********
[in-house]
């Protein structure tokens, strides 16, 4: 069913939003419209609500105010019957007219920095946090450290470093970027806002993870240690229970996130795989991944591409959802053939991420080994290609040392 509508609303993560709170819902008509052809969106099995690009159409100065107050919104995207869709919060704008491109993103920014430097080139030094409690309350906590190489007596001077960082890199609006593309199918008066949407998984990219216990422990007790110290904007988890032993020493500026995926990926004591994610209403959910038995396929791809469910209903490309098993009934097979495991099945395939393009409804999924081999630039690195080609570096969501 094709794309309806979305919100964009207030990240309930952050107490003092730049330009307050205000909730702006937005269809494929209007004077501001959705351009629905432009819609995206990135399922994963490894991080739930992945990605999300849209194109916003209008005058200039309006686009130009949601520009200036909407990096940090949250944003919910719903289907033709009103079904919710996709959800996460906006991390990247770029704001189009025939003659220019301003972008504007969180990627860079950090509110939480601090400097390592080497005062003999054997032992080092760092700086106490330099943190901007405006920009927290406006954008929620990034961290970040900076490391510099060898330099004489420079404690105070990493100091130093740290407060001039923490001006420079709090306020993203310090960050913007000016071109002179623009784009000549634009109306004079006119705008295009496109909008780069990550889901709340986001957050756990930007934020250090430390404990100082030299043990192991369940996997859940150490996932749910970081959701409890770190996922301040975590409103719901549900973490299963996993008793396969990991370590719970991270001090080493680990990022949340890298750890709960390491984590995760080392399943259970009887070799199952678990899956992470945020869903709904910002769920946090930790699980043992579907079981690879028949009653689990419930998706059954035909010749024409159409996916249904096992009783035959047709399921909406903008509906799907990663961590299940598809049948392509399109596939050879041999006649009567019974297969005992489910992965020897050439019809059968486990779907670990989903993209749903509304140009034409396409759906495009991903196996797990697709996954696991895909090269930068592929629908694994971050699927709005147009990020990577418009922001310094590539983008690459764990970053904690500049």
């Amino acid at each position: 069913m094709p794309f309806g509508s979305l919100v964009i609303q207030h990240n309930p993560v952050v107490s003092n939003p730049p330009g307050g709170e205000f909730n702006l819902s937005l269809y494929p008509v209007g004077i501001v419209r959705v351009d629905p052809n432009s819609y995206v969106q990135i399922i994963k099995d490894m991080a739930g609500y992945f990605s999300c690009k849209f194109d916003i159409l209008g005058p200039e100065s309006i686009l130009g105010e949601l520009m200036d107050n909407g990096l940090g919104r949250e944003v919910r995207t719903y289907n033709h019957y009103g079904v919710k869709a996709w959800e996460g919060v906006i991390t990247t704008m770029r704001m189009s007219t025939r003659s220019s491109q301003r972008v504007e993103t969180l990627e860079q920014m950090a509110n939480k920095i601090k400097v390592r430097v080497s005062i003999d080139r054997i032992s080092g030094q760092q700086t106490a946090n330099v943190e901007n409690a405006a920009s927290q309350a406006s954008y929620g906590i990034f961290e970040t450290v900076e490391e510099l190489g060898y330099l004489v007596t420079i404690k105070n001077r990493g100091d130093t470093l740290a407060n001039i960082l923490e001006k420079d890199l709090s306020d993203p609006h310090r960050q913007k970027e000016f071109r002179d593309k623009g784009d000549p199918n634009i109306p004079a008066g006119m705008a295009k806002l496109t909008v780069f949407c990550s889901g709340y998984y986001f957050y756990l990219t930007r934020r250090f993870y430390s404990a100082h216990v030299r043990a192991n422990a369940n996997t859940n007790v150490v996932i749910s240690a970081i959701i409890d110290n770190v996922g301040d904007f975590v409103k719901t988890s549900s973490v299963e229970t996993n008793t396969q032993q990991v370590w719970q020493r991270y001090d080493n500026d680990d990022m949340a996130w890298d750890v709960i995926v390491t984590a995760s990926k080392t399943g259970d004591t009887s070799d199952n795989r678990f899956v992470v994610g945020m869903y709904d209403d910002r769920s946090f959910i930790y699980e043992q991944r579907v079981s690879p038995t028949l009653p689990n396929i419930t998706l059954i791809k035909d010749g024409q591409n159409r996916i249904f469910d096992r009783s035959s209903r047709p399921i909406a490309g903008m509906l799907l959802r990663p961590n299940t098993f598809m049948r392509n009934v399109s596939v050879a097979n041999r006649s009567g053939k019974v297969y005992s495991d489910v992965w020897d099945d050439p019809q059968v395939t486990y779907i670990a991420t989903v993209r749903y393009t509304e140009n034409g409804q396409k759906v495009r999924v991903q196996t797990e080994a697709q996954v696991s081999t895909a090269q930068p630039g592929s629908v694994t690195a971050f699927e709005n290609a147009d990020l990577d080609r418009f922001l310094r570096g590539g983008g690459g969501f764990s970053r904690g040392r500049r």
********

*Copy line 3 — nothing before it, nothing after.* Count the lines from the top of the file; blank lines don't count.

């Amino acid at each position: 069913m094709p794309f309806g509508s979305l919100v964009i609303q207030h990240n309930p993560v952050v107490s003092n939003p730049p330009g307050g709170e205000f909730n702006l819902s937005l269809y494929p008509v209007g004077i501001v419209r959705v351009d629905p052809n432009s819609y995206v969106q990135i399922i994963k099995d490894m991080a739930g609500y992945f990605s999300c690009k849209f194109d916003i159409l209008g005058p200039e100065s309006i686009l130009g105010e949601l520009m200036d107050n909407g990096l940090g919104r949250e944003v919910r995207t719903y289907n033709h019957y009103g079904v919710k869709a996709w959800e996460g919060v906006i991390t990247t704008m770029r704001m189009s007219t025939r003659s220019s491109q301003r972008v504007e993103t969180l990627e860079q920014m950090a509110n939480k920095i601090k400097v390592r430097v080497s005062i003999d080139r054997i032992s080092g030094q760092q700086t106490a946090n330099v943190e901007n409690a405006a920009s927290q309350a406006s954008y929620g906590i990034f961290e970040t450290v900076e490391e510099l190489g060898y330099l004489v007596t420079i404690k105070n001077r990493g100091d130093t470093l740290a407060n001039i960082l923490e001006k420079d890199l709090s306020d993203p609006h310090r960050q913007k970027e000016f071109r002179d593309k623009g784009d000549p199918n634009i109306p004079a008066g006119m705008a295009k806002l496109t909008v780069f949407c990550s889901g709340y998984y986001f957050y756990l990219t930007r934020r250090f993870y430390s404990a100082h216990v030299r043990a192991n422990a369940n996997t859940n007790v150490v996932i749910s240690a970081i959701i409890d110290n770190v996922g301040d904007f975590v409103k719901t988890s549900s973490v299963e229970t996993n008793t396969q032993q990991v370590w719970q020493r991270y001090d080493n500026d680990d990022m949340a996130w890298d750890v709960i995926v390491t984590a995760s990926k080392t399943g259970d004591t009887s070799d199952n795989r678990f899956v992470v994610g945020m869903y709904d209403d910002r769920s946090f959910i930790y699980e043992q991944r579907v079981s690879p038995t028949l009653p689990n396929i419930t998706l059954i791809k035909d010749g024409q591409n159409r996916i249904f469910d096992r009783s035959s209903r047709p399921i909406a490309g903008m509906l799907l959802r990663p961590n299940t098993f598809m049948r392509n009934v399109s596939v050879a097979n041999r006649s009567g053939k019974v297969y005992s495991d489910v992965w020897d099945d050439p019809q059968v395939t486990y779907i670990a991420t989903v993209r749903y393009t509304e140009n034409g409804q396409k759906v495009r999924v991903q196996t797990e080994a697709q996954v696991s081999t895909a090269q930068p630039g592929s629908v694994t690195a971050f699927e709005n290609a147009d990020l990577d080609r418009f922001l310094r570096g590539g983008g690459g969501f764990s970053r904690g040392r500049r």